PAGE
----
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Can You Still Get An HPV Vaccine If You're Sexually Active?

HPV vaccines are highly effective in preventing certain types of cancers, but can you still get it if you’re sexually active?

Tenzin Chodon
Written by: Tenzin ChodonUpdated at: May 09, 2023 14:04 IST
Can You Still Get An HPV Vaccine If You're Sexually Active?

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Cervical cancer is the fourth most common cancer in women, with an estimated 6.04 lakh new cases and 3.42 lakh deaths in 2020, reports the World Health Organization (WHO). Most cervical cancers are caused by the Human Papillomavirus (HPV), which is a Sexually Transmitted Infection (STI). Interestingly, it is among the only cancers that can be prevented with a vaccine, also known as the HPV vaccine. However, several questions remain when it comes to the vaccine itself. When is the right time to get it? Can someone get it even though they’re sexually active? How effective is it? We spoke to two leading experts to get some answers.

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Understanding The Human Papillomavirus (HPV)

HPV was estimated to cause almost 5 lakh cases and 2.5 lakh deaths from cervical cancer in 2002, according to the WHO.

Dr Chhavi Gupta, Consultant of Infectious Disease, Fortis Hospital, Noida, defines HPV as an STI that may occur soon after the first sexual activity. According to her, the infections caused by the virus are 'transient and asymptomatic'. 

"HPV types with high oncogenic (cancerous) potential lead to cervical, vaginal, and vulvar development, usually after several decades. Amongst these, cervical cancers are the most common. HPV-associated cervical cancers are the second leading cause of cancers in females in India. HPV infections not only cause cancers in women but in males," she adds.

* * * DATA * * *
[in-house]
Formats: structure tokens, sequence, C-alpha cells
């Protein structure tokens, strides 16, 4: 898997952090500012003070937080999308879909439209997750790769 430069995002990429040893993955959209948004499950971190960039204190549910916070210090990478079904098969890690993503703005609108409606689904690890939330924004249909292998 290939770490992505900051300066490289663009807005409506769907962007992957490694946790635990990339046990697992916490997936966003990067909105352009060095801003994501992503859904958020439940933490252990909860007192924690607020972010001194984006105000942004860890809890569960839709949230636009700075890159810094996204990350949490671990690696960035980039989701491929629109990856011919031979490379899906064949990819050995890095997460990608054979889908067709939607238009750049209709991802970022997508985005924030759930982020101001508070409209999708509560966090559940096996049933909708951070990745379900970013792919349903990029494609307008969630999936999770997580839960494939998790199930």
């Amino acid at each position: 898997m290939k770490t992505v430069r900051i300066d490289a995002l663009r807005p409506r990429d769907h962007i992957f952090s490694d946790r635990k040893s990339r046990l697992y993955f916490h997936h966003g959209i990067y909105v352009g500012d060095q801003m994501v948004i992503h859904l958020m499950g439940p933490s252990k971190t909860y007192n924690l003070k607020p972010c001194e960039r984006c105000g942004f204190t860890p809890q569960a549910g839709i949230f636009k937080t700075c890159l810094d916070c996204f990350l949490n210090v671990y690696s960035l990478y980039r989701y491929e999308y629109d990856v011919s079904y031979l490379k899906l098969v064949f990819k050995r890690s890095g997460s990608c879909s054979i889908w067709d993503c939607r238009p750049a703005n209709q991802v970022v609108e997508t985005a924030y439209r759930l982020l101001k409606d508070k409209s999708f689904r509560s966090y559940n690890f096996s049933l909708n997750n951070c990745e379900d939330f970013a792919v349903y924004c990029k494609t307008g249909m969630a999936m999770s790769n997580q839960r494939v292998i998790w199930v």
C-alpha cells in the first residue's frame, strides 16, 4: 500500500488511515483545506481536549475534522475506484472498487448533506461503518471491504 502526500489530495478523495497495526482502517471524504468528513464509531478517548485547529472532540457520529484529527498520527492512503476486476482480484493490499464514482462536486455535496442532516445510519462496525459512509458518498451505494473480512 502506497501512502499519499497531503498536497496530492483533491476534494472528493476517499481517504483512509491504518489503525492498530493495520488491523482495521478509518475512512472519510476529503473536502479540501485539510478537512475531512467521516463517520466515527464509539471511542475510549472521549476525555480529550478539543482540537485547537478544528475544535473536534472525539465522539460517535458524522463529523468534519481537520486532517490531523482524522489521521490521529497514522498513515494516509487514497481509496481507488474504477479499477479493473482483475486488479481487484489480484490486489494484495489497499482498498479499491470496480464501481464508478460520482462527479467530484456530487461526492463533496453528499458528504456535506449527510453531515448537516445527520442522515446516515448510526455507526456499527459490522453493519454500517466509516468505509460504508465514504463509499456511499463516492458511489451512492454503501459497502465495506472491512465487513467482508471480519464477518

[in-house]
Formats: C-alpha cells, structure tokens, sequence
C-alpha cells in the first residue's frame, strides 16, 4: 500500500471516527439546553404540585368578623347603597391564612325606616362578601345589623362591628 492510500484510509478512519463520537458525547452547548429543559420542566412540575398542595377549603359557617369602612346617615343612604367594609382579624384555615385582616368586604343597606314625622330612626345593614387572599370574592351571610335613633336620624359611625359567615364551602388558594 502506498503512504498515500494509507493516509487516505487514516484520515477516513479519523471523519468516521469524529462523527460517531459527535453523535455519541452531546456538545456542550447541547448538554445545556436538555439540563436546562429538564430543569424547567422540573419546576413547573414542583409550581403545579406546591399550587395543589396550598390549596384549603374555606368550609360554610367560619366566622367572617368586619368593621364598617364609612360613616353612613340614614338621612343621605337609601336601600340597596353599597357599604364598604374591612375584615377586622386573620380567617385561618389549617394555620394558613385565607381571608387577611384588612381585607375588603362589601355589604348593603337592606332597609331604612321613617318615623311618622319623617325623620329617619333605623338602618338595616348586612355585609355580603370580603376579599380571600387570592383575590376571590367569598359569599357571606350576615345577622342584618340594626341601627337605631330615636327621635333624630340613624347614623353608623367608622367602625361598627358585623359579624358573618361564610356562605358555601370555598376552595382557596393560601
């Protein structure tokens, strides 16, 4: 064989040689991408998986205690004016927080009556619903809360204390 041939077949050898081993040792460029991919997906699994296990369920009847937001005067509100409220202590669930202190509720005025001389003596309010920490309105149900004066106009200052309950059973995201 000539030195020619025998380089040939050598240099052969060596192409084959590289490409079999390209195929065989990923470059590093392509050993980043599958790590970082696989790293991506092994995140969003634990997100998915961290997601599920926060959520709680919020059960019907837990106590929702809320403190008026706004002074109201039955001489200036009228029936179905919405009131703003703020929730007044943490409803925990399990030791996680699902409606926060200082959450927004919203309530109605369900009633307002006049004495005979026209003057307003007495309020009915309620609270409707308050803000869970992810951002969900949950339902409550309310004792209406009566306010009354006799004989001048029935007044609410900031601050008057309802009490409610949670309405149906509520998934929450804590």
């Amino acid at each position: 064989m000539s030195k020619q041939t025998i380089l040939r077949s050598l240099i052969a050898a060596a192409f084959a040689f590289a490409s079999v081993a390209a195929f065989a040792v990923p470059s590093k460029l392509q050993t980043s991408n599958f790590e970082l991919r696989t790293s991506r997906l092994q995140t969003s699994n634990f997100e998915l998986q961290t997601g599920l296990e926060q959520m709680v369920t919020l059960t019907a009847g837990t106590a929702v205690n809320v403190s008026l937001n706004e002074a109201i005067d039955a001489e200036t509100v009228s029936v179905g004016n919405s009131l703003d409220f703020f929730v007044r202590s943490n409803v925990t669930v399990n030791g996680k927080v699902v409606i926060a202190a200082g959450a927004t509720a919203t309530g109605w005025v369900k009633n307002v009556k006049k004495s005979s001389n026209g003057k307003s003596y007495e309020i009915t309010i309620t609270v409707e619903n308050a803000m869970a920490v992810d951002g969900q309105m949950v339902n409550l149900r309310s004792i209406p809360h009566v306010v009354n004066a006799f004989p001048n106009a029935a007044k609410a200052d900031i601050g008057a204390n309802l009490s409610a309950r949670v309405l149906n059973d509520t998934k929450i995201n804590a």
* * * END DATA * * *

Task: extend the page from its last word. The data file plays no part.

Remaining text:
Importance Of HPV vaccines

Dr Gupta says “HPV vaccines are highly effective in preventing certain types of cancers and are recommended for both girls and boys.” According to her, it stimulates the production of antibodies in the body so that when there is an encounter with HPV in the future, the virus is prevented from infecting the cells.

As per the US Centers for Disease Control and Prevention (CDC), over 98% of vaccine recipients develop an antibody response to HPV types included in the respective vaccines one month after completing a full vaccination series.

When Is The Right Time To Get The HPV vaccine?

Dr Abhilasha Narayan, Consultant - Gynae-Oncology, HCG Cancer Centre, Bangalore, says, "HPV vaccines are a game-changer in cervical cancer prevention. It is administered in a two-dose schedule for ages 9-14 and three-dose schedule for those over 15 years with a catch-up age up to 26 years.”

According to Dr Gupta, vaccination can be given starting at age nine or before the onset of sexual activity for both girls and boys.

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Can Sexually Active People Also Get Vaccinated Against The HPV?

The CDC says, “Ideally, females should get the vaccine before they become sexually active and exposed to HPV. Sexually active females  may also benefit from vaccination, but they may get less benefit. This is because they may have already been exposed to one or more of the HPV types targeted by the vaccines.”

However, the US Health Body says that only a few sexually active young women are infected with all HPV types prevented by the vaccines, so most young women could still get protection by getting vaccinated. 

Dr Narayan says, “HPV vaccine is approved for women up to 45 years of age with definitely some benefit irrespective of being sexually active or not.”


According to the US Food and Drug Administration (FDA), there are over 100 different kinds of HPV.  That said, irrespective of whether you’re sexually active or not, you should still get the HPV vaccine as it can protect you from many HPV types of infection.